I am a sick man. I have an addiction. At alarmingly frequent intervals I find myself slipping onto the train to Shin-Yokohama, to sate my dark lusts at the Ramen Museum.
Most Americans know of ramen in its “cup noodles” derivative, ninety-nine cents a bushel at the grocery, that inflicts scurvy on Japanese and American college students alike. The genuine article is harder to come by in the States, but enjoys tremendous popularity in Japan. Derivative of Chinese noodle soups, a proper bowl of ramen consists of rich, delicately flavored broth, choice cuts of meat (usually pork, though beef is in vogue now) and extras like eggs, seaweed, garlic, cabbage and leek. The clip below from Juzo Itami’s classic film Tampopo should convey the attitude with which said bowl is properly regarded:
Ramen is most basically differentiated by the type of broth: Shio, or salt broth, is typically light, and more of a Chinese style, often heavy on vegetables. Shoyu, or soy sauce broth, is popular in the Tokyo region and often seen overseas. Like shio broth the taste is lighter, more like what one thinks of as soup. The fun begins with tonkotsu ramen, especially popular in Kyushu though it has since spread throughout Japan; a much richer broth made from ever available ounce of marrow in a pork bone. To this, some entrepreneur in Hokkaido added miso paste, which makes it thicker still and more savory and why am I writing this guest posting when I could be having some well the shops are all closed no helping it sorry about that. Anyway, I’m going out on a limb here, but I suspect that if a Ramen restaurant (outside of Japan) doesn’t mention the type of broth, or offer a selection among them, they may be less than the genuine article. I lived in New York for years, but for every shop serving some kind of Ramen (there were a few good ones) there were ten sushi bars. For some reason, Japanese cuisine has taken on this hyper-refined, hyper-expensive image abroad, and I find that regrettable.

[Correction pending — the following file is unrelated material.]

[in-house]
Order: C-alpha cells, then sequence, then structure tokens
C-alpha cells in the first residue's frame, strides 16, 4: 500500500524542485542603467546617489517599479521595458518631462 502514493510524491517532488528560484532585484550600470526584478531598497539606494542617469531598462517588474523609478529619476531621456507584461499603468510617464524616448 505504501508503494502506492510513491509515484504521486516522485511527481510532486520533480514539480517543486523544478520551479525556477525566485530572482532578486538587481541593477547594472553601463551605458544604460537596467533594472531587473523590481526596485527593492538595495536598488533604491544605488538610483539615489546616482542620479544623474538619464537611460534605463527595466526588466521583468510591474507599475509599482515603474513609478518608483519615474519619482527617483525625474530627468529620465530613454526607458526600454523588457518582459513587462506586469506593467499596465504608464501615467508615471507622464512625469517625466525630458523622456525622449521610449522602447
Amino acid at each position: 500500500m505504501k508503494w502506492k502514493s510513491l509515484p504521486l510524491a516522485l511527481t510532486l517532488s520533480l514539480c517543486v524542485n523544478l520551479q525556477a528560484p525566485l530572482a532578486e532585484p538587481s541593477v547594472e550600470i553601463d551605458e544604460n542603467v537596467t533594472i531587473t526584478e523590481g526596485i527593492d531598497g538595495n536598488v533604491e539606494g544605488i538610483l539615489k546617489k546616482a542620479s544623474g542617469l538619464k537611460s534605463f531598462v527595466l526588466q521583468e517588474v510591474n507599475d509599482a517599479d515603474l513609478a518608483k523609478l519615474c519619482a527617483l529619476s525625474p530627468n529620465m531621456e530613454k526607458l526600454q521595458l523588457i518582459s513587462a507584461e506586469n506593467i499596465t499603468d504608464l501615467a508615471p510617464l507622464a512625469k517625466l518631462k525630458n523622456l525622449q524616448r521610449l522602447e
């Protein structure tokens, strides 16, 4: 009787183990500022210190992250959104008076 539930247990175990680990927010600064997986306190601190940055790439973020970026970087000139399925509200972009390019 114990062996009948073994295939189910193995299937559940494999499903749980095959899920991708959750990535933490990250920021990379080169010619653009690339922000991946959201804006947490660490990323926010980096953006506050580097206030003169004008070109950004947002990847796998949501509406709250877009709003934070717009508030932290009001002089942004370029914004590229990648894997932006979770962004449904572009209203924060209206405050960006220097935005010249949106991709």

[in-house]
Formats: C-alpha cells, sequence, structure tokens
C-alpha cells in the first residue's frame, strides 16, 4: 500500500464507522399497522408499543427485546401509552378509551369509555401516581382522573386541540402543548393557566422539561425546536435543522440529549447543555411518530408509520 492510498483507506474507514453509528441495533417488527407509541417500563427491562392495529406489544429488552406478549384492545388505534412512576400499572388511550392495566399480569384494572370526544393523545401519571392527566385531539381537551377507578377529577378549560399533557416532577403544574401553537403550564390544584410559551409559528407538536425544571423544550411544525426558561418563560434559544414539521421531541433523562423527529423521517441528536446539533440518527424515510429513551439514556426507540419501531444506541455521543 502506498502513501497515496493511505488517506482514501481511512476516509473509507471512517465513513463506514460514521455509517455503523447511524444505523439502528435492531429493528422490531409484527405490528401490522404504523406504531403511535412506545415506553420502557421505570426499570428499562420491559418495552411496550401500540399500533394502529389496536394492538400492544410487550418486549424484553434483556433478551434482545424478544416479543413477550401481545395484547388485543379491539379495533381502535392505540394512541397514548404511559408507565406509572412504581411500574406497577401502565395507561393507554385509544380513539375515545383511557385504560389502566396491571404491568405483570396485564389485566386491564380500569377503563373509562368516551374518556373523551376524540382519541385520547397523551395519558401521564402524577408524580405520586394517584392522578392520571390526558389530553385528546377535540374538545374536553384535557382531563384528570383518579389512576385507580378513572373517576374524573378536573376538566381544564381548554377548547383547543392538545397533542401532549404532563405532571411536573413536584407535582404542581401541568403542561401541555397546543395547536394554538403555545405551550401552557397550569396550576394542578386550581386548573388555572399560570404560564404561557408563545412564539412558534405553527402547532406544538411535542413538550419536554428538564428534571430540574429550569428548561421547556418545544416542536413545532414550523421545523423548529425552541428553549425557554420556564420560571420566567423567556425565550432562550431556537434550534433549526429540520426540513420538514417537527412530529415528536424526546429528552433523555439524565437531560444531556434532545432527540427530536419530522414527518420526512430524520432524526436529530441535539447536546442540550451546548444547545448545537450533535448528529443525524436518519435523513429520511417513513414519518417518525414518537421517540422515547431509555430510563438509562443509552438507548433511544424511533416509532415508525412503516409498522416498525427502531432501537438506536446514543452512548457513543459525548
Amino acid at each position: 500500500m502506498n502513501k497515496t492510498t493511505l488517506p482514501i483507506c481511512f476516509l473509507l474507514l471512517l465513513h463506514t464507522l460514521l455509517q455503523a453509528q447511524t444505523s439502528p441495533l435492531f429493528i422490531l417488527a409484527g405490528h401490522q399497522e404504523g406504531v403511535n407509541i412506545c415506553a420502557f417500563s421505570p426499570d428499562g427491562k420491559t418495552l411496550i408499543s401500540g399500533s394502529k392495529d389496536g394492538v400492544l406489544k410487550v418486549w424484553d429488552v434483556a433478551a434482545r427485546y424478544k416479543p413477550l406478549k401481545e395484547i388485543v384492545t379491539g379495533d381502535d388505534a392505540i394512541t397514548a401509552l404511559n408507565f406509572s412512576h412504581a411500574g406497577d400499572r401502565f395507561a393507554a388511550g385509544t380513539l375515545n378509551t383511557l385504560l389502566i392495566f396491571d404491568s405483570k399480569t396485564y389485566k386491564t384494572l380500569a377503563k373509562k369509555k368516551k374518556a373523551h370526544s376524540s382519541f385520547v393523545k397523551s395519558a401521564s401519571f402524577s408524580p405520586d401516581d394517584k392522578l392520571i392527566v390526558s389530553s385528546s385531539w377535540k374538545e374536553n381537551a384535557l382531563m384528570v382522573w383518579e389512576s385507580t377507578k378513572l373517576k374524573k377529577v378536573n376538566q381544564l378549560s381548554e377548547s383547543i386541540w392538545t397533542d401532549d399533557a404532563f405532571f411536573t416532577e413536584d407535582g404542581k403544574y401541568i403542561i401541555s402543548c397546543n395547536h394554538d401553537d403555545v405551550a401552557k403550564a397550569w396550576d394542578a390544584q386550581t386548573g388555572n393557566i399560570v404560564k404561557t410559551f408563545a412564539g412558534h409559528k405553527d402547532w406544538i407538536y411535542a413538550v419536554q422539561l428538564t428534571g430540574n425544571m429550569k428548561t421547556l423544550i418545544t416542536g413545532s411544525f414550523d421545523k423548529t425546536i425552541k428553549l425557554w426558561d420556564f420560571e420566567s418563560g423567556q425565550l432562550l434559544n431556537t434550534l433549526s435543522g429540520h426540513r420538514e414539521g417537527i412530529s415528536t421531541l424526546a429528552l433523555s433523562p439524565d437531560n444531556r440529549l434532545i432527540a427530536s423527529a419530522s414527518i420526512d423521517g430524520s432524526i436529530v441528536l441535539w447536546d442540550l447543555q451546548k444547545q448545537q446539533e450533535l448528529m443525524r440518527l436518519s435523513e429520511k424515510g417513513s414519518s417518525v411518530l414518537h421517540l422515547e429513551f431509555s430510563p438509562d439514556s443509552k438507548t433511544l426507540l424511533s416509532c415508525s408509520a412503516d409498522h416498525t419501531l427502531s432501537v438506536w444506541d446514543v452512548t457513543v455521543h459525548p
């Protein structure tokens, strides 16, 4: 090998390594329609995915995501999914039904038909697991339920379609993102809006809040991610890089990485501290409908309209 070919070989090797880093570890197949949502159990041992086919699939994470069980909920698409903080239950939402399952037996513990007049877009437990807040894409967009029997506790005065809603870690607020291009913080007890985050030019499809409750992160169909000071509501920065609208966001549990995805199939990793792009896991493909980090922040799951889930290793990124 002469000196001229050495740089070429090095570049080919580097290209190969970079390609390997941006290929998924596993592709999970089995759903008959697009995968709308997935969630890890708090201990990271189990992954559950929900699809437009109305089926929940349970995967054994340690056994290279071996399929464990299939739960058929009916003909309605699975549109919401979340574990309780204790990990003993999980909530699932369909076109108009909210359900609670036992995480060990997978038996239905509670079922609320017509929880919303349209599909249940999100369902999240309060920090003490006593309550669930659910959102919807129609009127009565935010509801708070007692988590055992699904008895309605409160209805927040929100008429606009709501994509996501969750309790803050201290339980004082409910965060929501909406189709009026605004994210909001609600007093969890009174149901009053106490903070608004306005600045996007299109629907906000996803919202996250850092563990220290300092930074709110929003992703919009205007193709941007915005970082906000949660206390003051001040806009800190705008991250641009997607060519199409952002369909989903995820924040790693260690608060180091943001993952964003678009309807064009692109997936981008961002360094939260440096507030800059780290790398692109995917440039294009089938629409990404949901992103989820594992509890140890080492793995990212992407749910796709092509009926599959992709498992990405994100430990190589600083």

Now if anyone knows the number for an intervention hotline, please send it to me through this site before I suffer a heart attack.
Ramen Museum photo courtesy of bento.com. For many more photos and information about the museum, please visit bento.com's Shin-Yokohama Ramen Museum page, as well as the official Shin-Yokohama Ramen Museum website.
Ramen photos courtesy of Wikipedia. For more information on the different types of ramen, check out the Wikipedia Ramen page.
What's your favourite kind of ramen?
For more on Jacob and his writing, visit Jacob Ritari's website. You can also follow him on Twitter.
If you missed them, please check out his short stories:
The Sound of the Train
Maintaining Radio Silence
Fukkatsu no Jumon
City of Dreams
Read more about Jacob's debut novel, Taroko Gorge, including an excerpt, at the Unbridled Books website.
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